Robert Clark (zoologist)

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Robert Clark
Robert Clark.jpg
Born (1882-09-11)11 September 1882
Aberdeen, Scotland
Died 29 September 1950(1950-09-29) (aged 68)
Murtle, Scotland
Occupation Biologist, Explorer

Robert Selbie Clark FRSE (11 September 1882 – 29 September 1950) was a Scottish marine zoologist and explorer. He was the biologist on Sir Ernest Shackleton's Imperial Trans-Antarctic Expedition of 1914–1917, and served as the director of the Scottish Home Department Marine Laboratory, at Torry, Aberdeen.[1]

Early life[edit]

Robert Clark was born on 11 September 1882 in Aberdeen, the son of William Clark. He attended Aberdeen Grammar School and then Aberdeen University from where he graduated with an M.A. in 1908. In 1911 he attained a B.Sc. and became Zoologist to the Scottish Oceanographical Laboratory, Edinburgh, a post he held until he was appointed naturalist to the Marine Biological Association in 1913. While at the Scottish Oceanographical Laboratory, he worked on some of the Antarctic specimens that William Speirs Bruce had brought back from the Scottish National Antarctic Expedition of 1902–04.

He was a natural sportsman, a keen golfer and angler, and was selected to play cricket for Scotland in 1912.[2] He had a reserved manner, not given to laughing or joking,[citation needed] but with a strong work ethic and a passion for biology.

Imperial Trans-Antarctic Expedition[edit]

On 9 August 1914 the Endurance departed Plymouth, carrying Shackleton and his crew on what was intended to be the first expedition to cross Antarctica from the Atlantic to the Pacific via the South Pole. Over 5000 applications for places in the crew had been received. The expedition was a failure: the ship became trapped in pack ice and was eventually destroyed by the pressure of the ice, but all the crew of the Endurance were eventually rescued after Shackleton and five men made an 800-mile sea journey to fetch help. Clark was a hard worker, and, despite his dour manner, quickly won the respect of the crew with his willingness to volunteer for some of the more arduous or unpleasant jobs aboard ship, although he was the butt of several jokes. He was not the politest of men, and a little verse was composed around his apparent inability to remember to say "please". The crew boiled some spaghetti and placed it in one of his collecting jars, causing him momentary excitement at the thought of having discovered a new species, and a standing joke claimed the penguins seen alongside were said to shout out "Clark, Clark" and chase after the ship whenever he was at the wheel. He worked arduously at his biological recording from the moment the expeditions set out, recording the specimens encountered using dredging nets as the ship progressed southwards. When the ship became trapped in the ice he continued with his work, dissecting penguins and recording the changes in the plankton levels in sea.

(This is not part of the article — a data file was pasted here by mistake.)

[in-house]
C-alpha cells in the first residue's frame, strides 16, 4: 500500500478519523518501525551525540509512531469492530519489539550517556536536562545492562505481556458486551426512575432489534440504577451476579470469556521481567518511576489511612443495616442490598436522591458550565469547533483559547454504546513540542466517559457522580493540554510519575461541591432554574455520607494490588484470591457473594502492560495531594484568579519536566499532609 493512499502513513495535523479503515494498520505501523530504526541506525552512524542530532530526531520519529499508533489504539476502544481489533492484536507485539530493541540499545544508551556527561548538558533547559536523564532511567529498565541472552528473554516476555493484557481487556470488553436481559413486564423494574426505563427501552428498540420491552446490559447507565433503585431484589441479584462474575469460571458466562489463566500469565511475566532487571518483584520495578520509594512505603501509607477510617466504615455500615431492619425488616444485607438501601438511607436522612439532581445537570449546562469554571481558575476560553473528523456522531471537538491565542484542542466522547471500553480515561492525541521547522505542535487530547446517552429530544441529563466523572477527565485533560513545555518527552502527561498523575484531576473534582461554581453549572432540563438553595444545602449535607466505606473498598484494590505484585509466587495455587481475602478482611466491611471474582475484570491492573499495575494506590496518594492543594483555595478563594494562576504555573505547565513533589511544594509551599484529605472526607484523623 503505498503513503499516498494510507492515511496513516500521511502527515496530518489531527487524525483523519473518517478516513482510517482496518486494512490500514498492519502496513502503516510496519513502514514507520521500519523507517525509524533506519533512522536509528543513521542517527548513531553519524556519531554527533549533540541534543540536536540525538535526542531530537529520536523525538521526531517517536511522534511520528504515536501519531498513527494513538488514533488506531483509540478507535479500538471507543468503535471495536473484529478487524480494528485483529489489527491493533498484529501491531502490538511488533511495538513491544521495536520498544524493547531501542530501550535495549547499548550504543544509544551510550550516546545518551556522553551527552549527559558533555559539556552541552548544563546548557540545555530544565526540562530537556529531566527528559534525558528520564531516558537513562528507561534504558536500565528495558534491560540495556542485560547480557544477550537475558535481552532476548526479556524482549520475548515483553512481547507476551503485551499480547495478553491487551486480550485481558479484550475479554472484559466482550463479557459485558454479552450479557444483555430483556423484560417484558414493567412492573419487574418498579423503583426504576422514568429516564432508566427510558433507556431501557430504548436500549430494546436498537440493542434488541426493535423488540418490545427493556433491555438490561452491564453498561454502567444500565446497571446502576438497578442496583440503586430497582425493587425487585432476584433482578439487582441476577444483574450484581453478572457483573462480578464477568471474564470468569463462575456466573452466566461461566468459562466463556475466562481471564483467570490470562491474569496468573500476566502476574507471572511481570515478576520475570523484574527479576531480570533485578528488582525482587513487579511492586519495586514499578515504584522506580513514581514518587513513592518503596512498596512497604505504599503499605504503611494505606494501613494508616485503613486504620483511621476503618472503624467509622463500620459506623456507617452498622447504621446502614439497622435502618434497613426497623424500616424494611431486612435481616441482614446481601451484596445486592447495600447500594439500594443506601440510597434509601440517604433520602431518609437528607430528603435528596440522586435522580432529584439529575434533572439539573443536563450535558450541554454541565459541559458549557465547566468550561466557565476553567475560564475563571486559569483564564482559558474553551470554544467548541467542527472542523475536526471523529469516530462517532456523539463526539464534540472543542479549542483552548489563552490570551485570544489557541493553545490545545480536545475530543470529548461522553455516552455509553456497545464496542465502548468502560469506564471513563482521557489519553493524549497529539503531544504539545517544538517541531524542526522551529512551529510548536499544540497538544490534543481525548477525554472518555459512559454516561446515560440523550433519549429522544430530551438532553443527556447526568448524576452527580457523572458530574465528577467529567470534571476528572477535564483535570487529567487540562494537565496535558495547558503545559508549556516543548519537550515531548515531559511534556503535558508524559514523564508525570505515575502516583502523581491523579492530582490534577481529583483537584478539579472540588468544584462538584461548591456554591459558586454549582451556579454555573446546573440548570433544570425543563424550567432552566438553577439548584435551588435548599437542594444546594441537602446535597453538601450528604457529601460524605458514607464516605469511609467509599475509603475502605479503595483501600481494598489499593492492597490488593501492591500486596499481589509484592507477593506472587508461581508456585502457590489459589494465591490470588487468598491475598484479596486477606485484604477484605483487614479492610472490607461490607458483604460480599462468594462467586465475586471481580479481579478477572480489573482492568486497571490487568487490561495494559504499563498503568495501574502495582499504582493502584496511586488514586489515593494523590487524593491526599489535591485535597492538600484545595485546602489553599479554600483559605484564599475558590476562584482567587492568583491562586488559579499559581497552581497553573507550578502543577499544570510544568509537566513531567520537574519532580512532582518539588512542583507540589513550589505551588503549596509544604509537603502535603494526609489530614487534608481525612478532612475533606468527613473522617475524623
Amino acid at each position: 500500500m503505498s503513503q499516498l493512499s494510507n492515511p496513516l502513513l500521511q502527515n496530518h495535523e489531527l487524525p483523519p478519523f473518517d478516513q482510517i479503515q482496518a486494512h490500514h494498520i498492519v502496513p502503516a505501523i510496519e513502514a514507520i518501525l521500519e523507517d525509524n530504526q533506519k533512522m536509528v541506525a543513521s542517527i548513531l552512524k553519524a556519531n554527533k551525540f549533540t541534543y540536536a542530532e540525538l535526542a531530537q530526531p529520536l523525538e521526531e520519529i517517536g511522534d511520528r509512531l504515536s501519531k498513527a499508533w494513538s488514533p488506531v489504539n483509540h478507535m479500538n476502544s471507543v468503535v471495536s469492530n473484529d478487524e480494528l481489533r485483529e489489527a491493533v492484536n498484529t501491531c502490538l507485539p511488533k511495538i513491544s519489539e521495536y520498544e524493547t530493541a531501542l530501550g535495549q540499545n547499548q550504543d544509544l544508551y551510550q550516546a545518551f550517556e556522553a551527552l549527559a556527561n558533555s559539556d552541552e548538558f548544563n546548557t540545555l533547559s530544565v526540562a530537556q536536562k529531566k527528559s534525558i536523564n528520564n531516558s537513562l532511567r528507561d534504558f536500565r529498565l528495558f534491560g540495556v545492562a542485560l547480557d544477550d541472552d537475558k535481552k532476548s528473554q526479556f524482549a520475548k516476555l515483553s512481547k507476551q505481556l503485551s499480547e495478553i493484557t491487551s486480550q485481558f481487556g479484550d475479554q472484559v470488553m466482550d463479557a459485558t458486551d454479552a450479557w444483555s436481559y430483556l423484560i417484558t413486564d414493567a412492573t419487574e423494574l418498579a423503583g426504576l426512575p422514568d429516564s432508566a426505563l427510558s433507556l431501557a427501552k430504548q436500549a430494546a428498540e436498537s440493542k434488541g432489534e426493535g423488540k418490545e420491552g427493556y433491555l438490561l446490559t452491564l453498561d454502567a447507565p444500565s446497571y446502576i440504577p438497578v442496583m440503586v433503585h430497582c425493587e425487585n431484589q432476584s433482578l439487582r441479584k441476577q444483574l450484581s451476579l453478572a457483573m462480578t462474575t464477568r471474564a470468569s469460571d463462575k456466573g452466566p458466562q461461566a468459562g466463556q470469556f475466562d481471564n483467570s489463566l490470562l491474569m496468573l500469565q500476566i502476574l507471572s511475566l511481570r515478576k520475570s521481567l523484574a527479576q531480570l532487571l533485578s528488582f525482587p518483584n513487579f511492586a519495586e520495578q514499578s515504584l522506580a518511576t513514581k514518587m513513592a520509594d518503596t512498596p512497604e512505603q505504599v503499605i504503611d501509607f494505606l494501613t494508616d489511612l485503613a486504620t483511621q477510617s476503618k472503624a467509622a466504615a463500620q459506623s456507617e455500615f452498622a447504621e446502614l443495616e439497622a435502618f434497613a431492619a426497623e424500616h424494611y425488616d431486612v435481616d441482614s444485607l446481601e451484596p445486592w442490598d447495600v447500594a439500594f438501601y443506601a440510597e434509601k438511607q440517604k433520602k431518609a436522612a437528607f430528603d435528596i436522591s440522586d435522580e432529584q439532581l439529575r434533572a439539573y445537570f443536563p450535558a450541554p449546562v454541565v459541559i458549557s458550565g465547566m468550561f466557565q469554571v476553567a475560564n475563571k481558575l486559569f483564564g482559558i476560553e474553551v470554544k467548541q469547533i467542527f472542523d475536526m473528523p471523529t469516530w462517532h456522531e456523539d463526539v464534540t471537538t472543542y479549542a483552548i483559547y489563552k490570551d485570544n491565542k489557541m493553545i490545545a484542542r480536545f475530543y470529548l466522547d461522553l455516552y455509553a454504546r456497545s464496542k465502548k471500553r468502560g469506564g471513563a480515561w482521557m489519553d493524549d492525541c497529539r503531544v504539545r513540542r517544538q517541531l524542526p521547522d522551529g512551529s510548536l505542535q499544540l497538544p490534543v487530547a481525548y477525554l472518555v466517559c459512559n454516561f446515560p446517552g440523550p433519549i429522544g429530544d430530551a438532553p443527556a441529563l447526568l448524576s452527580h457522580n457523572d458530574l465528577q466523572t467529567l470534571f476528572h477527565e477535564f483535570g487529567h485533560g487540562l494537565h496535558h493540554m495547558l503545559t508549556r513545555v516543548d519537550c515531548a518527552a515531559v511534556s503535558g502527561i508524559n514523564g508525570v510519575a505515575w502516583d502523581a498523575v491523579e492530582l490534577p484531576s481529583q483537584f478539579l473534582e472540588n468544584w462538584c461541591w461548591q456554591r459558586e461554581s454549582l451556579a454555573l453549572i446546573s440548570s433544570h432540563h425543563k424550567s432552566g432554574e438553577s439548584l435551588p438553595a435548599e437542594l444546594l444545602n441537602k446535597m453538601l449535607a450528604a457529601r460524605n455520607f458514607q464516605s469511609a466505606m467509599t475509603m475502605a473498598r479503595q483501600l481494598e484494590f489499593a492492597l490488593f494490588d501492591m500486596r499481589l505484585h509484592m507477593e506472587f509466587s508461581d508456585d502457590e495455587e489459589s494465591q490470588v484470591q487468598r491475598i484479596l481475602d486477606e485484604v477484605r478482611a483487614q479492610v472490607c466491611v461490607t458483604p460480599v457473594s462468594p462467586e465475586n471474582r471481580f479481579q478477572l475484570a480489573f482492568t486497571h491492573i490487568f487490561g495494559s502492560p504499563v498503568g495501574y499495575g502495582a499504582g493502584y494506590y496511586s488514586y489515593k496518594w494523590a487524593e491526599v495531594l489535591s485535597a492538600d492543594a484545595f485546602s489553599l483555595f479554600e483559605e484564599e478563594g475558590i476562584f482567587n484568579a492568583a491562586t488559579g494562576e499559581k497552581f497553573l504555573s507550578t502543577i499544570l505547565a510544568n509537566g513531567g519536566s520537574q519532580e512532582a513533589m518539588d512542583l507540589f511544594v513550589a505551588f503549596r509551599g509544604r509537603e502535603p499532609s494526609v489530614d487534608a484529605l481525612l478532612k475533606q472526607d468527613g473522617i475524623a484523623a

When the ship had to be abandoned all Clark's specimens were left behind. Frank Worsley recorded:

I felt sorry for Clark, as I lay there that night and realised that he had been obliged to leave on the Endurance the whole of his valuable collection that he had been at such pains to classify and study.

Once they reached the edge of the pack ice the crew set out for Elephant Island in three of the small boats of the Endurance. Clark travelled in the 22½-foot James Caird with Shackleton, Frank Hurley, Leonard Hussey, Reginald James, James Wordie, Harry McNish, Charles Green, John Vincent and Timothy McCarthy. On arriving at the island, Shackleton set out almost immediately with five of the crew to fetch rescue from South Georgia. The rest of the men, Clark among them, stayed camped on the island with Frank Wild in command. Elephant Island was inhospitable. It was cold but humid which meant that neither the clothing nor the sleeping bags were ever completely dry. Though there were penguins and seals to eat, the supplies were not inexhaustible and fuel was scarce. The routine on the island was monotonous. Clark managed to produce a primitive alcoholic beverage from methylated spirit, sugar, water and ginger which became known as "Gut Rot 1916" and was drunk with a toast to "Wives and Sweethearts" on Saturdays. On 30 August 1916, the men on Elephant Island were rescued by Shackleton aboard the Chilean ship Yelcho, four months after he had left the island.

After the expedition[edit]

Clark returned to Scotland where he married Christine Ferguson. He served as a Lieutenant on minesweepers in the Royal Naval Volunteer Reserve during World War I and then returned to Plymouth in 1919 when the war finished. His cricketing skills led to his again being selected for Scotland in 1924. In 1925 he gained a D.Sc. (Doctor of Science), and in the same year he became the director of the Fisheries Research Laboratory in Torry, Aberdeen. In 1934, he was appointed Superintendent of Scientific Investigations under the Fishery Board for Scotland. He contributed papers on herring larvae and haddock stocks.

He retired in 1948 and died two years later at home in Murtle, Aberdeenshire. He had no children.

References[edit]

  1. ^ Waterston, Charles D; Macmillan Shearer, A (July 2006). Former Fellows of the Royal Society of Edinburgh 1783-2002: Biographical Index I. Edinburgh: The Royal Society of Edinburgh. ISBN 978-0-902198-84-5. Retrieved 30 December 2011. 
  2. ^ "Robert Clark". www.espncricinfo.com. Retrieved 7 December 2013.